Upon hearing an inquiry about “the chaplain,” a young Navy lieutenant said, “Here I am,” and apologized for being late — he had been delayed by a traffic accident.
“We are looking for the priest that gave the benediction, Father Bliemel,” folks said.”
Hearing the name, the lieutenant was visibly shaken. “You must be mistaken; it could not have been Father Bliemel,” he answered.
Just then a colonel, having overheard the young chaplain’s reply, responded in only the tone a field grade officer could, “Lieutenant, I do not know why you were late, but Father Bliemel covered you. The least you can do is acknowledge and thank him.”
Now standing at parade rest, the lieutenant replied, “Sir, but you do not understand. It simply could not have been Father Emmeran Bliemel.”
“Lieutenant, stand down,” the Colonel snapped. “I heard the man speak with my own ears.”
In a cautioned tone, the young Chaplin said, “Sir, Father Bliemel died with the Bloody 10th Tennessee at the battle of Jonesboro, August 31, 1864. It could not have been him.”
Stunned by what he had just been told, the senior officer bowed his head. Someone called out, “Sir! Sir, are you all right?”
He was there, but he was not all right. He was back in Hue City and Mogadishu and Fallujah. It was sucking chest wounds, and dead children, and letters to his men’s mothers. It was the never ending stench of death in his nostrils — burning oil, and the dead animals. His past was present. As his mind retuned to the moment, he realized he too, one day, would finally be at peace. He would be home, home forever at Arlington.
In a voice that laid open years of torment, the colonel said to the lieutenant, “Son, he was here. Father Bliemel is here — they are all here. May God forgive those that put them here."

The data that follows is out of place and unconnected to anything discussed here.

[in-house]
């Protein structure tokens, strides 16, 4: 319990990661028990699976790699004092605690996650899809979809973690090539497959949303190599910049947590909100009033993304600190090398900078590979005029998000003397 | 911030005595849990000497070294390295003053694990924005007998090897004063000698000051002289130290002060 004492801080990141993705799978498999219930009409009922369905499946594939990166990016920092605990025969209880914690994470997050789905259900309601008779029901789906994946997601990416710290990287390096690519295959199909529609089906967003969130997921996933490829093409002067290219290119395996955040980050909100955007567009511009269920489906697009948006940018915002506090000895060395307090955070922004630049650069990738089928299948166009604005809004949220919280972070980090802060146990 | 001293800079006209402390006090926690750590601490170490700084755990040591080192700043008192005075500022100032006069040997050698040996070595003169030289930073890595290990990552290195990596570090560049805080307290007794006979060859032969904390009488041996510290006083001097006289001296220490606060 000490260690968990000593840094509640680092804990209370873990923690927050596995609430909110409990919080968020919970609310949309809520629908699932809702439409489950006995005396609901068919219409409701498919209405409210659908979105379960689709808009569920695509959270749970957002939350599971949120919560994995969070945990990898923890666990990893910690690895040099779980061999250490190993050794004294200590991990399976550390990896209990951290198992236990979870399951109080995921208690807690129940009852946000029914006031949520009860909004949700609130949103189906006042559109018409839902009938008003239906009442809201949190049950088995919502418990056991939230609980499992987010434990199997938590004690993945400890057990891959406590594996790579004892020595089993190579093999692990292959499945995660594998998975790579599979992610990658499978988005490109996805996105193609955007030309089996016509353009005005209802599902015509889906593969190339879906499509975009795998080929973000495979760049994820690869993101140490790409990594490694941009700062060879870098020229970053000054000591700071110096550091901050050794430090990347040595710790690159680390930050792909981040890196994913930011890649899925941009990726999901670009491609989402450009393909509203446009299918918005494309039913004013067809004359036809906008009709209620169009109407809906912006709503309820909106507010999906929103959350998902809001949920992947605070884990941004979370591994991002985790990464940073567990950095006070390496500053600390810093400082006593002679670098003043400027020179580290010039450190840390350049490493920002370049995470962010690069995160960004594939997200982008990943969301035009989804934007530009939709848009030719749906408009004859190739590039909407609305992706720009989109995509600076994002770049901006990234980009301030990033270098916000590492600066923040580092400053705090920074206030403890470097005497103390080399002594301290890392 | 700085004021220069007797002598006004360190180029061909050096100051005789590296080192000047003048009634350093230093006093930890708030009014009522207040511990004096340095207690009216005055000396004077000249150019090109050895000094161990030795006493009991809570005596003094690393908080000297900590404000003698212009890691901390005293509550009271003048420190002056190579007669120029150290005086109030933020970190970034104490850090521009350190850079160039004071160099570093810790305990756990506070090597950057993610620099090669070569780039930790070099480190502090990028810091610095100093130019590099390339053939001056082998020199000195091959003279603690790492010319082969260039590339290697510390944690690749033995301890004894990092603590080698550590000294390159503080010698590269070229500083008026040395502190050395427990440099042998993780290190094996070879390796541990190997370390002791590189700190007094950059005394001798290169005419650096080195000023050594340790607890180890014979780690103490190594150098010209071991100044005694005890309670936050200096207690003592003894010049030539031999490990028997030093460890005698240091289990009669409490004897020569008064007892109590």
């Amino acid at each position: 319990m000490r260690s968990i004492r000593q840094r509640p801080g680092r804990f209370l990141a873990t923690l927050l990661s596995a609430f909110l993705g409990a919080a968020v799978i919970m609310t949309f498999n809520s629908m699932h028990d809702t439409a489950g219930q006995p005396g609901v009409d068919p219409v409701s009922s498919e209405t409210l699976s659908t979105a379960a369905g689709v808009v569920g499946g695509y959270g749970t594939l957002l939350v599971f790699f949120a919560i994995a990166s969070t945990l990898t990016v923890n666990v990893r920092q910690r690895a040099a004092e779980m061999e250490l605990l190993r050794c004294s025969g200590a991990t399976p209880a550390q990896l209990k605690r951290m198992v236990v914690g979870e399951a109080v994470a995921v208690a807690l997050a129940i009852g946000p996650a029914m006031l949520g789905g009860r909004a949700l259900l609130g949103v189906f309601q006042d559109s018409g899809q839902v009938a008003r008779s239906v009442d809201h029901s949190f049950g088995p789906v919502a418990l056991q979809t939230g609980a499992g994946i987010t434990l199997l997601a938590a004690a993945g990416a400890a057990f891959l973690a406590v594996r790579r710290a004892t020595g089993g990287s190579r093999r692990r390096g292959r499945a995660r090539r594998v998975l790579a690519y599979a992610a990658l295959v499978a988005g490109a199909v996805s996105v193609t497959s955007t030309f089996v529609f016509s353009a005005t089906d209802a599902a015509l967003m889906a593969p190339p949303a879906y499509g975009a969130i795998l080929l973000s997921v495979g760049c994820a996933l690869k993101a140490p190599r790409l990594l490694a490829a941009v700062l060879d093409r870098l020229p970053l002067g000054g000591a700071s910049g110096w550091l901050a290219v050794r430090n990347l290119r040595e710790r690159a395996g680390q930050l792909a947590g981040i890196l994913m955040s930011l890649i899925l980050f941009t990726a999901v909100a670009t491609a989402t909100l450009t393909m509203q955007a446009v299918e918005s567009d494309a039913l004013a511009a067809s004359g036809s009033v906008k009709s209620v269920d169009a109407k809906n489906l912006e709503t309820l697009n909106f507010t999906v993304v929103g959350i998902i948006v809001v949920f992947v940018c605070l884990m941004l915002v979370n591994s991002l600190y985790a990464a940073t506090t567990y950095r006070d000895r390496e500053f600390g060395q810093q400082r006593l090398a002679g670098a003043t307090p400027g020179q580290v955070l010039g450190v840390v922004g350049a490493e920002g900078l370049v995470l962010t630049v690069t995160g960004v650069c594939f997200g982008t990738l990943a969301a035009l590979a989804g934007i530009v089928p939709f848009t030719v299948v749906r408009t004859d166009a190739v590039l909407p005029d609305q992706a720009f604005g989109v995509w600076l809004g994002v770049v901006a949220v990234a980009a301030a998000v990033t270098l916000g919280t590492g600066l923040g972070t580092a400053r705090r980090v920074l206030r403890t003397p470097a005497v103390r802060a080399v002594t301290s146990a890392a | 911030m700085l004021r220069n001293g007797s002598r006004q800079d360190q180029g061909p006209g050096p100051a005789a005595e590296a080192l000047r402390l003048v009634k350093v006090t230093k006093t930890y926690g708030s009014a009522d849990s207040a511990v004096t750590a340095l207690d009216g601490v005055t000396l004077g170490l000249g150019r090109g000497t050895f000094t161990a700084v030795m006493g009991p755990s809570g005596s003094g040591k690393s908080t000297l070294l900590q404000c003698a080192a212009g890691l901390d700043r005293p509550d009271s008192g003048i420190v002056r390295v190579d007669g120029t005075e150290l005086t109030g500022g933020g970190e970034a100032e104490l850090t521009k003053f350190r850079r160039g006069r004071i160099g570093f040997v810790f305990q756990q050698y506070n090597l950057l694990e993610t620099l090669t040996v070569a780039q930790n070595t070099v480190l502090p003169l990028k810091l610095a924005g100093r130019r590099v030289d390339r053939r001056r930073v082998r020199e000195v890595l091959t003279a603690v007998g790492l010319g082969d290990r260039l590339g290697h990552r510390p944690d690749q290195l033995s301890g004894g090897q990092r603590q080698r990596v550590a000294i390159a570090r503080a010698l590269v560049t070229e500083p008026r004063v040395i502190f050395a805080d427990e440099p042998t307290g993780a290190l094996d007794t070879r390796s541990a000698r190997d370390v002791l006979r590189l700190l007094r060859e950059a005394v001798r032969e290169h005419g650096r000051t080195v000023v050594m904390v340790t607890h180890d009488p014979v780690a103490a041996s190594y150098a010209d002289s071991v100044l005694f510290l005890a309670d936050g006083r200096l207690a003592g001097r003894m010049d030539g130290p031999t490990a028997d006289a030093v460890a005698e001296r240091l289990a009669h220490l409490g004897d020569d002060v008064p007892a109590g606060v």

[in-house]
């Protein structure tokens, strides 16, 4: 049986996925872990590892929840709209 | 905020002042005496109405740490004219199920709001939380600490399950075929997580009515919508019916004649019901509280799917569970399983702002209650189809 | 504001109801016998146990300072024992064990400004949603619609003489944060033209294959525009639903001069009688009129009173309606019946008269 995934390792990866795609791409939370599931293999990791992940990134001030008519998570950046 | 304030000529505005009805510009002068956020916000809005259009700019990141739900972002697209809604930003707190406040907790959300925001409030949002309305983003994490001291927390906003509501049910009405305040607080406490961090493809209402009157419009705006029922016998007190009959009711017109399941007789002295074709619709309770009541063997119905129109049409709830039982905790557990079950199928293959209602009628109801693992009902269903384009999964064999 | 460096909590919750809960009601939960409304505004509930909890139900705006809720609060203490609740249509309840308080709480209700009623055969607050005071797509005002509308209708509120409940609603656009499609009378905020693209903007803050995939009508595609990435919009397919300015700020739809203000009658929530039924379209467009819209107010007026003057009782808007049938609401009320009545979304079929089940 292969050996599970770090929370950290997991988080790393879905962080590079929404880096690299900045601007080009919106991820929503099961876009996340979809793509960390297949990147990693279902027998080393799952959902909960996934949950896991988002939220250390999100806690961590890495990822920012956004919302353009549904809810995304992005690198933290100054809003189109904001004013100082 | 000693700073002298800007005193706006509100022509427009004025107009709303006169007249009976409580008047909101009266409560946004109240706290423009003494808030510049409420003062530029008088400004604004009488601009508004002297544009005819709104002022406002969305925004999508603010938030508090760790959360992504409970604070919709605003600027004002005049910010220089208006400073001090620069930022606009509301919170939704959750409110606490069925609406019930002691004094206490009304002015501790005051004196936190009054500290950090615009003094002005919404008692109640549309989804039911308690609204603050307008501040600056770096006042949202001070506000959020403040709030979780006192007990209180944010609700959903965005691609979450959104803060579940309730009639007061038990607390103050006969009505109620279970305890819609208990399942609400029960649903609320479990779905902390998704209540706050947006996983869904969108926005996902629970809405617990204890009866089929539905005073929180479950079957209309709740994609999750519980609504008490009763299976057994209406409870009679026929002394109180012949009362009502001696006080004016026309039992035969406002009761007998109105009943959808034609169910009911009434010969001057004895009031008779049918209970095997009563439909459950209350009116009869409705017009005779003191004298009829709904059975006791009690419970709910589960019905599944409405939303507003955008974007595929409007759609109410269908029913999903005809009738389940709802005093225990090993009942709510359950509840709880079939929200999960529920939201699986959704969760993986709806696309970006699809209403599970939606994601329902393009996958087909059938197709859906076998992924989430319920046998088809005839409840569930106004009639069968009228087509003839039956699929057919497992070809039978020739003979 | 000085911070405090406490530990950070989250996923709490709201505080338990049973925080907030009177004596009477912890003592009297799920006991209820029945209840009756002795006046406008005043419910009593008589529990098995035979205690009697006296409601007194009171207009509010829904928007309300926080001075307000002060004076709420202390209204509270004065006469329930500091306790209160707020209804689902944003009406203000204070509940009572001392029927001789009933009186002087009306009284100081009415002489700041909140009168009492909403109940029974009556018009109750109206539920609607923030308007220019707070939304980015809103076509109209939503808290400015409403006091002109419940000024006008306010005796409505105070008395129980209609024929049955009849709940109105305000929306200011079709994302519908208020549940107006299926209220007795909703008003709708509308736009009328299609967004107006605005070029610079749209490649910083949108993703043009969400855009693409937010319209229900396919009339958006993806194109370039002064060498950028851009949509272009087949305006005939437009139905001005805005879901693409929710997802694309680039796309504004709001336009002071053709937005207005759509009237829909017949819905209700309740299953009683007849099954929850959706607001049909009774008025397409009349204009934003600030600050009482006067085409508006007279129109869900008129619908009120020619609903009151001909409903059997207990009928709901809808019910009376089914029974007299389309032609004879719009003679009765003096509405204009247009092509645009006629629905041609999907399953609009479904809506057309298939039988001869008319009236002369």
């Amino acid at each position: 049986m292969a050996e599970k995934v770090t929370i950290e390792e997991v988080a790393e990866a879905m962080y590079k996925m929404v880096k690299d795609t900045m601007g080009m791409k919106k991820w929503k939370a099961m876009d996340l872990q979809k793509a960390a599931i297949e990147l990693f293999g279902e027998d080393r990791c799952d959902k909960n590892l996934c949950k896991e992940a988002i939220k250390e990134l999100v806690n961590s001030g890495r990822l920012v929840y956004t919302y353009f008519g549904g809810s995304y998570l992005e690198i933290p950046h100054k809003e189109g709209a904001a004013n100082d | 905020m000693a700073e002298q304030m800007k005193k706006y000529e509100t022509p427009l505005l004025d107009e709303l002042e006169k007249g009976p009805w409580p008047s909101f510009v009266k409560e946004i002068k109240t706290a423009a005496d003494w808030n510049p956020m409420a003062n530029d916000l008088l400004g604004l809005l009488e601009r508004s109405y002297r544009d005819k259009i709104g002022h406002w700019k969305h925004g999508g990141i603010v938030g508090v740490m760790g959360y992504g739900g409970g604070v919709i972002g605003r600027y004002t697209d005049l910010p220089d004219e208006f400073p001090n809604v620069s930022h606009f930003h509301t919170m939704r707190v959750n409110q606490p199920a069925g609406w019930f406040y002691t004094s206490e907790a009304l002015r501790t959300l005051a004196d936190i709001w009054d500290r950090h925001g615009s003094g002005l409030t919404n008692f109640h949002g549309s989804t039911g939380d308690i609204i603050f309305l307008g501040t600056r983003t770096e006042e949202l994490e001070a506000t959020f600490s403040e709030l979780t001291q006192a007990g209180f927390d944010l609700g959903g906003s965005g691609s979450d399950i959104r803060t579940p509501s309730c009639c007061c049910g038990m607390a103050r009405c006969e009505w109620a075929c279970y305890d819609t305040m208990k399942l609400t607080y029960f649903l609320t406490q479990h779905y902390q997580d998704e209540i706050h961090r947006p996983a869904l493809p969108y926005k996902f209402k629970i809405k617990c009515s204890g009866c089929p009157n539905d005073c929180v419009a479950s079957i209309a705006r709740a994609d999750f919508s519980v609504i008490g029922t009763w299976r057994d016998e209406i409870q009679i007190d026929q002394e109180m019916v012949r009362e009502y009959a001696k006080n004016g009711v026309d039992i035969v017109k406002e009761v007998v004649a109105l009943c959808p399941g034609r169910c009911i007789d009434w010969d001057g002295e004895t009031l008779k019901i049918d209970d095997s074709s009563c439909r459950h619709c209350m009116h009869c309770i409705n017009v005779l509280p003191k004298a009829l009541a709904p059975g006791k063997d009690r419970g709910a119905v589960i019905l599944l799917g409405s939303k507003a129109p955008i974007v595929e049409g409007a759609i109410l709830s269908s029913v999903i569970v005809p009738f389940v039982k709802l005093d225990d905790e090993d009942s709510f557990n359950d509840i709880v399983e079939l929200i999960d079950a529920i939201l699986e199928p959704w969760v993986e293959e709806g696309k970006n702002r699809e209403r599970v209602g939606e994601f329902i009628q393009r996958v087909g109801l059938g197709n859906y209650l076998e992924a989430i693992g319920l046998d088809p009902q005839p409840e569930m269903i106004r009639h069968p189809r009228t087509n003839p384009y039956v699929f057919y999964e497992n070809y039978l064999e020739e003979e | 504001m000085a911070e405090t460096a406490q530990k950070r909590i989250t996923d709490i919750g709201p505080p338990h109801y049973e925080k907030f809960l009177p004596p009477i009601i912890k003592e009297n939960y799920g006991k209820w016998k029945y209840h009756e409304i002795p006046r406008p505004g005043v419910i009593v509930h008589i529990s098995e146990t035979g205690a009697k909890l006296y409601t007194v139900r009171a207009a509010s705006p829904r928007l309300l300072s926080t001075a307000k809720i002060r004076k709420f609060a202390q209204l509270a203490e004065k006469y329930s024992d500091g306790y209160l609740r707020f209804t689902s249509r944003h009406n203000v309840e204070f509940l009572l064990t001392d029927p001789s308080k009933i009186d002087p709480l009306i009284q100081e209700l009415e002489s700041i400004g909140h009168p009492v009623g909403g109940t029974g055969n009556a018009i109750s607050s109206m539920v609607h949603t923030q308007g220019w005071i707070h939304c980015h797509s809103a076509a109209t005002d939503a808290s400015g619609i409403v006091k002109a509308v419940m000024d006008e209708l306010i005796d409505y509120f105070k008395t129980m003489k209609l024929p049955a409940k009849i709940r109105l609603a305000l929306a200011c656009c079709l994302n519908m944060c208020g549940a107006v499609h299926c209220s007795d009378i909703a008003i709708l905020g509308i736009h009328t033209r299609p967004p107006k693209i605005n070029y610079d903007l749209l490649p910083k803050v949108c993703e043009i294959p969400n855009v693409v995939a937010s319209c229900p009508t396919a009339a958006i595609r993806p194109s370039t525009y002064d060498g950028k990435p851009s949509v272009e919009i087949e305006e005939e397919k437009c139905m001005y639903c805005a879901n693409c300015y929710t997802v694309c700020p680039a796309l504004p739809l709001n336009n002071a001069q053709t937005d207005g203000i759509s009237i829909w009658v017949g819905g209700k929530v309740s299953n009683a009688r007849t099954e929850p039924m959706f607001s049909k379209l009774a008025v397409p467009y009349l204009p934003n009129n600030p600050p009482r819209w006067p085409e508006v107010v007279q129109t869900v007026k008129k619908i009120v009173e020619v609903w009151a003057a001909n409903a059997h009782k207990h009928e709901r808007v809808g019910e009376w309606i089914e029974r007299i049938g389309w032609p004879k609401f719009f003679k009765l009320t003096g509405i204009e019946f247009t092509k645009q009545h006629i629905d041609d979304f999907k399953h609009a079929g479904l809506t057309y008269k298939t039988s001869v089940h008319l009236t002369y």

Sgt. 1st Class, Patrick James Arthur, U.S. Army, died while a prisoner of war in Korea, July 31, 1951.
Lance Cpl. James Ray Sargent, USMC, missing in action, 1968, Quang Tin Province, South Vietnam. He received burial in Arlington Oct. 7, 2005.
Lance Cpl. Robert F. Eckfield Jr., USMC, 23, died Oct. 27, 2005, from an indirect fire explosion in Saqlawiyah, Iraq.
Air Force Tech. Sgt. Richard B. Fitzgibbon Jr., was killed June 8, 1956, the first acknowledged American service death in the Vietnam War. Another U.S. airman murdered him as he handed out candy to orphans in Saigon.
Lance Cpl. Richard Fitzgibbon III, USMC, was Air Force Tech. Sgt. Richard B. Fitzgibbon’s son. He was killed in combat Sept. 7, 1965, in Quang Tin, Vietnam at age 21.
Confederate Chaplain, Father Emmeran Bliemel, OSB, was the first Catholic chaplain to be killed in action in an American war. He died Aug. 31, 1864 in the battle of Jonesboro, Ga. as he was praying with a mortally wounded officer.
In response to Army Sgt. 1st Class Patrick James Arthur, a man that died in a Korean prison camp waiting for someone to come and get him, no you are not forgotten — not by everyone.
There are more than 400,000 buried in Arlington National Cemetery.
They are not forgotten, they are not gone — they are standing post at Arlington.
—Trubilla lives in Youngsville and wrote this original piece for Memorial Day, 2013.